Manned Maneuvering Unit (MMU)

Manned Maneuvering Unit (MMU)
October 01, 2020

Lockheed Martin designed, built, and tested the Manned Maneuvering Unit (MMU) at its space center near Denver and at NASA's Johnson Space Center in Houston. The MMU represents the culmination of more than a decade of research and development.

The MMU was designed to permit astronauts to perform a variety of extravehicular activities, such as satellite retrieval, science investigations and observations, in-space construction, and rescue operations.

The MMU has been flown during three separate Space Shuttle missions. It was flight tested in February 1984 during Space Shuttle flight 41-B by astronauts Bruce McCandless and Robert Stewart. Over two days of extravehicular activity, McCandless and Stewart recorded five hours, 10 minutes of flying time on the two on-board MMUs.

The MMU was used again on April 8, 1984, by astronaut George D. Nelson on a mission to repair the Solar Maximum Observatory satellite (STS 41-C), and its performance was flawless. However, a device used to dock with the satellite was unable to lock onto the protruding trunnion pin on Solar Max, and the satellite eventually had to be retrieved by the Shuttle's remote manipulator system. The subsequent repairs to the satellite were successful. During the mission, Nelson and astronaut George van Hoften logged one hour, 10 minutes of flight time on the two-on-board MMUs.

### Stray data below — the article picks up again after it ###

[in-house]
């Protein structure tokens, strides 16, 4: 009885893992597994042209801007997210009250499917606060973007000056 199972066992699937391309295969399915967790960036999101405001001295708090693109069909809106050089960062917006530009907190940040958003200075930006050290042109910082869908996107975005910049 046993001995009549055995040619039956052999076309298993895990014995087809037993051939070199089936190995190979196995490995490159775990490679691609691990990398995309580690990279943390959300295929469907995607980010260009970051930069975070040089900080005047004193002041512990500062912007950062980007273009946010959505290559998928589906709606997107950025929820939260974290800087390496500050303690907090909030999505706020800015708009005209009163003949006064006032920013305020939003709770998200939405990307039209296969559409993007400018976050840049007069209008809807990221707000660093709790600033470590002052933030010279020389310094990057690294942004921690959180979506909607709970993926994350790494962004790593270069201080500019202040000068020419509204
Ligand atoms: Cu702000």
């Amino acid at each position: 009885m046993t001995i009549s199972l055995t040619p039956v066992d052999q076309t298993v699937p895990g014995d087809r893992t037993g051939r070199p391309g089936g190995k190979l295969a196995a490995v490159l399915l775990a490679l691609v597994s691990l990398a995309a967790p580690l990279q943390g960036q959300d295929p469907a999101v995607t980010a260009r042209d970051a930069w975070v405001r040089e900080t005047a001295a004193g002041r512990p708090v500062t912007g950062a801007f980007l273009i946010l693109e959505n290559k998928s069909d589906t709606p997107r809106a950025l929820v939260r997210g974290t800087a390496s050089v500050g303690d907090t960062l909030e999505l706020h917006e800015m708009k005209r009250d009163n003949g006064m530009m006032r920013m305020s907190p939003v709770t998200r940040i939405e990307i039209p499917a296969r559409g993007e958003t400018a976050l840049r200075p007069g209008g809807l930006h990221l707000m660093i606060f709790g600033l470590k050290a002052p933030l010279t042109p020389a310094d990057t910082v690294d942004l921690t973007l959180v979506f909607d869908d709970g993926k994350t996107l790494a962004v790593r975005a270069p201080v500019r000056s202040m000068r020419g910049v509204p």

Lockheed Martin’s contract was through September 1991 to develop a plan for returning the MMUs to flight status and to study future MMU use in conjunction with the Space Shuttle.

The MMU is a self-contained astronaut backpack propulsion device that allows astronauts to venture untethered from an orbiting spacecraft. The unit is powered by 24 nitrogen gas thrusters, and its main structure is aluminum. Other elements include two 16.8-volt silver zinc batteries, a control electronics assembly, and two hand controllers.

To use the MMU, an astronaut exits the Space Shuttle crew compartment through an airlock into the cargo bay. There the astronaut dons the MMU and releases himself from the flight support station. To maneuver in space, the astronaut uses the hand controllers. The control electronics assembly translates the hand controller movements and fires the thrusters. The astronaut can activate an auto-pilot system which will hold his attitude.

When not in use, the MMU is stowed and recharged in the flight support stations located in the forward end of the orbiter's payload bay.